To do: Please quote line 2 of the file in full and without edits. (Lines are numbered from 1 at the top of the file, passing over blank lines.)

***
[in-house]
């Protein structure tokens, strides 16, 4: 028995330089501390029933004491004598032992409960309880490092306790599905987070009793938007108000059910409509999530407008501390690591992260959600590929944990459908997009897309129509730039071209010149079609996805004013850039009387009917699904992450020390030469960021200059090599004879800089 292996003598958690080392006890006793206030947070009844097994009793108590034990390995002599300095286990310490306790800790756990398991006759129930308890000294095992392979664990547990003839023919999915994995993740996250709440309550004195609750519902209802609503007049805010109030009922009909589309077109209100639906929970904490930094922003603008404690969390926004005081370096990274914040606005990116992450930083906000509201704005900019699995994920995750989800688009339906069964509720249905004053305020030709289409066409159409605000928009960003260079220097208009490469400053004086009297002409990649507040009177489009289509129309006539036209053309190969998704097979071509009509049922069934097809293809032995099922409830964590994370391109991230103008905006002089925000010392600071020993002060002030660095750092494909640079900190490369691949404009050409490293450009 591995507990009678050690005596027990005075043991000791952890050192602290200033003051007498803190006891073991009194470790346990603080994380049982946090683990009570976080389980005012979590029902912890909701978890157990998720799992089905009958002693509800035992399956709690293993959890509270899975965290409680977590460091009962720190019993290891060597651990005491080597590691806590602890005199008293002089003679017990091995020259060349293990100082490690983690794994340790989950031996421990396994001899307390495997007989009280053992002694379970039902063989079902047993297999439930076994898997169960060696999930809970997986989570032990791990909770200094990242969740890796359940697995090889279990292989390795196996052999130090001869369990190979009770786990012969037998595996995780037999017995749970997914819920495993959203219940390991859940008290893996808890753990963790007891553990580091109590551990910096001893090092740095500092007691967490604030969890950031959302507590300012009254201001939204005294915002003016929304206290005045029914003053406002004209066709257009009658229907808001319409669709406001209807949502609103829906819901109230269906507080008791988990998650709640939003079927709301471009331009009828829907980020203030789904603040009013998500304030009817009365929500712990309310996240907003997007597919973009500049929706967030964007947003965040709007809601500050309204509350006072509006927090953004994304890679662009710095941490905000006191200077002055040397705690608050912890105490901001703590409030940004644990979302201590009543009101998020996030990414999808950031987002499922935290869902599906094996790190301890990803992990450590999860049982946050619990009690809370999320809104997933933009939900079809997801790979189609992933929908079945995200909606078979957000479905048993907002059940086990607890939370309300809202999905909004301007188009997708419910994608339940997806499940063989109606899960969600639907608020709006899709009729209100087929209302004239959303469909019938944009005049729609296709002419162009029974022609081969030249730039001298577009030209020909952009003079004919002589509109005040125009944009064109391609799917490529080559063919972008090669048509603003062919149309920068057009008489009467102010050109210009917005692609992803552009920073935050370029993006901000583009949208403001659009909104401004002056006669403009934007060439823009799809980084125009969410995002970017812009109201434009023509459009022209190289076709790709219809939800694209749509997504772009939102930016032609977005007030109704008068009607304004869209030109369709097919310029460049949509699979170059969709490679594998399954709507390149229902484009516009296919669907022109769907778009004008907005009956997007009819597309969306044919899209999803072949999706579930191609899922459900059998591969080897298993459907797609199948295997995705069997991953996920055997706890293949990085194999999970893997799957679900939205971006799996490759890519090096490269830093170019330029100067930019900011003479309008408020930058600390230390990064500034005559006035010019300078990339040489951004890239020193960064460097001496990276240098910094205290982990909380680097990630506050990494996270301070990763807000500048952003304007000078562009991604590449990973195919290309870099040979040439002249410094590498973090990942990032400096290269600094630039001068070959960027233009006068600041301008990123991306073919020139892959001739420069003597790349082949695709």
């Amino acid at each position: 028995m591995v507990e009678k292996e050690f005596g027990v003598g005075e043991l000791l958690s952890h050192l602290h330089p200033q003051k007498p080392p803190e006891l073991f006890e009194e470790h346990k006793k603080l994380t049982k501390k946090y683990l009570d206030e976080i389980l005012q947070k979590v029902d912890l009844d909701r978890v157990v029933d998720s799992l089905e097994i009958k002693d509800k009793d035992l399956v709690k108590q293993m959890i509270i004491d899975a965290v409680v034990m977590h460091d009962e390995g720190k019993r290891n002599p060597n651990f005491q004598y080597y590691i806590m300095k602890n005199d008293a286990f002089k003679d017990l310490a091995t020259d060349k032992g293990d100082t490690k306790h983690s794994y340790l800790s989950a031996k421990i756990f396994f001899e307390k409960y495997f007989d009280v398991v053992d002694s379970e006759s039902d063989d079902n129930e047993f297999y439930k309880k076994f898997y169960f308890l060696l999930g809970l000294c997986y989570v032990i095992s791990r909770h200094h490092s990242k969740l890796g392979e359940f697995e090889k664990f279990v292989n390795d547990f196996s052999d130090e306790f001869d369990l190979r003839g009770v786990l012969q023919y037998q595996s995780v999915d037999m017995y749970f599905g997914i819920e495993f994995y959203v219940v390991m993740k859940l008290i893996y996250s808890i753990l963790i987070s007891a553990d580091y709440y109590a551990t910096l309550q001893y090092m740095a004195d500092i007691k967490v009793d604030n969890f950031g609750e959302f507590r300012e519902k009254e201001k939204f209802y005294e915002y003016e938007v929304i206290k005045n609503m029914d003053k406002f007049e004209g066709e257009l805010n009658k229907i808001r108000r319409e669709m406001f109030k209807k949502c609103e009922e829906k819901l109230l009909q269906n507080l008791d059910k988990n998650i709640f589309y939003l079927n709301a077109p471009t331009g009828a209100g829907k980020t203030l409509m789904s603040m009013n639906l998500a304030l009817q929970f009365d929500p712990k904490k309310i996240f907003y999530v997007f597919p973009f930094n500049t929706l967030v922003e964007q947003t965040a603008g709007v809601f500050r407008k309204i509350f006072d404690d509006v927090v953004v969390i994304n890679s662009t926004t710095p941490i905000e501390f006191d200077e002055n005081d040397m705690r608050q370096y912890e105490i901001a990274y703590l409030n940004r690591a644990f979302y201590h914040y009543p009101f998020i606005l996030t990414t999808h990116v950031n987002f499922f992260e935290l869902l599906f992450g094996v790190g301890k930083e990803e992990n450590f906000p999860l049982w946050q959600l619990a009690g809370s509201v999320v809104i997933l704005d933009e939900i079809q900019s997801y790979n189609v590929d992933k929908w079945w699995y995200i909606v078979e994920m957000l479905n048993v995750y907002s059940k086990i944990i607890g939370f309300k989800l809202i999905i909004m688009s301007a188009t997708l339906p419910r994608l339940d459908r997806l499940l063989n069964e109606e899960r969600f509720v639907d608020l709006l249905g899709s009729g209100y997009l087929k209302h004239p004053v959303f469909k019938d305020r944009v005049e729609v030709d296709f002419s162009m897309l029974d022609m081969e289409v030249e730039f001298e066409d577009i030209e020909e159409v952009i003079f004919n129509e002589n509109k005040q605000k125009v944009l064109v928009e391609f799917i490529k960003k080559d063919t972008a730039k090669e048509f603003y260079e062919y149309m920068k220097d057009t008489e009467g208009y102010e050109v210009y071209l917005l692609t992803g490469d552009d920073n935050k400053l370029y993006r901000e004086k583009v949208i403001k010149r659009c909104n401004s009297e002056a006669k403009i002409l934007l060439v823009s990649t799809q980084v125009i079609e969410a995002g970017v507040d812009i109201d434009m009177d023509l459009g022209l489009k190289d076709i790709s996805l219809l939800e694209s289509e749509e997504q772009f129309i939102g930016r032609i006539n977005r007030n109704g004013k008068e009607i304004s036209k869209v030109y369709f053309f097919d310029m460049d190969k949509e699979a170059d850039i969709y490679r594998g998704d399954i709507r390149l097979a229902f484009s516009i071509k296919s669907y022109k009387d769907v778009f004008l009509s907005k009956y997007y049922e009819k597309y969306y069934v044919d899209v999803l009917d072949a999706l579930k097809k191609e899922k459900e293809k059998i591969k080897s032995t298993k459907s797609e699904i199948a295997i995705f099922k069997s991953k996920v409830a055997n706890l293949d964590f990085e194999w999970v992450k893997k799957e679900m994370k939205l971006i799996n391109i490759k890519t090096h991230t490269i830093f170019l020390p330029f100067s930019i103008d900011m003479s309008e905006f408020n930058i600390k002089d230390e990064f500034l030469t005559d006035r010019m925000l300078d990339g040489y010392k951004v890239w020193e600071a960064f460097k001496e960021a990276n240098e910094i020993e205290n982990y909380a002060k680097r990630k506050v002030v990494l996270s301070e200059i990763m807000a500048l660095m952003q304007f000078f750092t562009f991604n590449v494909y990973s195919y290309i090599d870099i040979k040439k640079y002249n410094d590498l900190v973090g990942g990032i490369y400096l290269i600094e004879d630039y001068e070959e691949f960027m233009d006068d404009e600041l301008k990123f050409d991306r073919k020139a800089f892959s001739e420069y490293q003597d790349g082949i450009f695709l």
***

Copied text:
């Protein structure tokens, strides 16, 4: 028995330089501390029933004491004598032992409960309880490092306790599905987070009793938007108000059910409509999530407008501390690591992260959600590929944990459908997009897309129509730039071209010149079609996805004013850039009387009917699904992450020390030469960021200059090599004879800089 292996003598958690080392006890006793206030947070009844097994009793108590034990390995002599300095286990310490306790800790756990398991006759129930308890000294095992392979664990547990003839023919999915994995993740996250709440309550004195609750519902209802609503007049805010109030009922009909589309077109209100639906929970904490930094922003603008404690969390926004005081370096990274914040606005990116992450930083906000509201704005900019699995994920995750989800688009339906069964509720249905004053305020030709289409066409159409605000928009960003260079220097208009490469400053004086009297002409990649507040009177489009289509129309006539036209053309190969998704097979071509009509049922069934097809293809032995099922409830964590994370391109991230103008905006002089925000010392600071020993002060002030660095750092494909640079900190490369691949404009050409490293450009 591995507990009678050690005596027990005075043991000791952890050192602290200033003051007498803190006891073991009194470790346990603080994380049982946090683990009570976080389980005012979590029902912890909701978890157990998720799992089905009958002693509800035992399956709690293993959890509270899975965290409680977590460091009962720190019993290891060597651990005491080597590691806590602890005199008293002089003679017990091995020259060349293990100082490690983690794994340790989950031996421990396994001899307390495997007989009280053992002694379970039902063989079902047993297999439930076994898997169960060696999930809970997986989570032990791990909770200094990242969740890796359940697995090889279990292989390795196996052999130090001869369990190979009770786990012969037998595996995780037999017995749970997914819920495993959203219940390991859940008290893996808890753990963790007891553990580091109590551990910096001893090092740095500092007691967490604030969890950031959302507590300012009254201001939204005294915002003016929304206290005045029914003053406002004209066709257009009658229907808001319409669709406001209807949502609103829906819901109230269906507080008791988990998650709640939003079927709301471009331009009828829907980020203030789904603040009013998500304030009817009365929500712990309310996240907003997007597919973009500049929706967030964007947003965040709007809601500050309204509350006072509006927090953004994304890679662009710095941490905000006191200077002055040397705690608050912890105490901001703590409030940004644990979302201590009543009101998020996030990414999808950031987002499922935290869902599906094996790190301890990803992990450590999860049982946050619990009690809370999320809104997933933009939900079809997801790979189609992933929908079945995200909606078979957000479905048993907002059940086990607890939370309300809202999905909004301007188009997708419910994608339940997806499940063989109606899960969600639907608020709006899709009729209100087929209302004239959303469909019938944009005049729609296709002419162009029974022609081969030249730039001298577009030209020909952009003079004919002589509109005040125009944009064109391609799917490529080559063919972008090669048509603003062919149309920068057009008489009467102010050109210009917005692609992803552009920073935050370029993006901000583009949208403001659009909104401004002056006669403009934007060439823009799809980084125009969410995002970017812009109201434009023509459009022209190289076709790709219809939800694209749509997504772009939102930016032609977005007030109704008068009607304004869209030109369709097919310029460049949509699979170059969709490679594998399954709507390149229902484009516009296919669907022109769907778009004008907005009956997007009819597309969306044919899209999803072949999706579930191609899922459900059998591969080897298993459907797609199948295997995705069997991953996920055997706890293949990085194999999970893997799957679900939205971006799996490759890519090096490269830093170019330029100067930019900011003479309008408020930058600390230390990064500034005559006035010019300078990339040489951004890239020193960064460097001496990276240098910094205290982990909380680097990630506050990494996270301070990763807000500048952003304007000078562009991604590449990973195919290309870099040979040439002249410094590498973090990942990032400096290269600094630039001068070959960027233009006068600041301008990123991306073919020139892959001739420069003597790349082949695709």